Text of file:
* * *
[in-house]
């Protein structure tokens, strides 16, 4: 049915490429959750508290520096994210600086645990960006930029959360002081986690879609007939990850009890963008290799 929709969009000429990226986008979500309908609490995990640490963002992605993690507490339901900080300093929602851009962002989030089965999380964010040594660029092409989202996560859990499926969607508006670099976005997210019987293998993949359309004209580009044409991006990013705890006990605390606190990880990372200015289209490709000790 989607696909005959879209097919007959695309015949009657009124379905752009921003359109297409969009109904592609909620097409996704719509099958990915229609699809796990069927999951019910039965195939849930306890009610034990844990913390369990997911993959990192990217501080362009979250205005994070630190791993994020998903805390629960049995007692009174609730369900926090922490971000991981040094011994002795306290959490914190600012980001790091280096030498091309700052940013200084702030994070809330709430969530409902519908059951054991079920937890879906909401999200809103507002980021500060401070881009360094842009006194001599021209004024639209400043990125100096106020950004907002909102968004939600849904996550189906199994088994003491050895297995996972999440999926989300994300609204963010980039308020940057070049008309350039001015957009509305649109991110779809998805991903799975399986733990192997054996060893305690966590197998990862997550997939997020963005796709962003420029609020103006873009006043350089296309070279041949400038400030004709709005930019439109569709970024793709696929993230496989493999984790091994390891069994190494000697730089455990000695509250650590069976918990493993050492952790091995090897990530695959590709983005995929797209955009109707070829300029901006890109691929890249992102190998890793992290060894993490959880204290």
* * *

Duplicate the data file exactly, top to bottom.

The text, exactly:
[in-house]
């Protein structure tokens, strides 16, 4: 049915490429959750508290520096994210600086645990960006930029959360002081986690879609007939990850009890963008290799 929709969009000429990226986008979500309908609490995990640490963002992605993690507490339901900080300093929602851009962002989030089965999380964010040594660029092409989202996560859990499926969607508006670099976005997210019987293998993949359309004209580009044409991006990013705890006990605390606190990880990372200015289209490709000790 989607696909005959879209097919007959695309015949009657009124379905752009921003359109297409969009109904592609909620097409996704719509099958990915229609699809796990069927999951019910039965195939849930306890009610034990844990913390369990997911993959990192990217501080362009979250205005994070630190791993994020998903805390629960049995007692009174609730369900926090922490971000991981040094011994002795306290959490914190600012980001790091280096030498091309700052940013200084702030994070809330709430969530409902519908059951054991079920937890879906909401999200809103507002980021500060401070881009360094842009006194001599021209004024639209400043990125100096106020950004907002909102968004939600849904996550189906199994088994003491050895297995996972999440999926989300994300609204963010980039308020940057070049008309350039001015957009509305649109991110779809998805991903799975399986733990192997054996060893305690966590197998990862997550997939997020963005796709962003420029609020103006873009006043350089296309070279041949400038400030004709709005930019439109569709970024793709696929993230496989493999984790091994390891069994190494000697730089455990000695509250650590069976918990493993050492952790091995090897990530695959590709983005995929797209955009109707070829300029901006890109691929890249992102190998890793992290060894993490959880204290």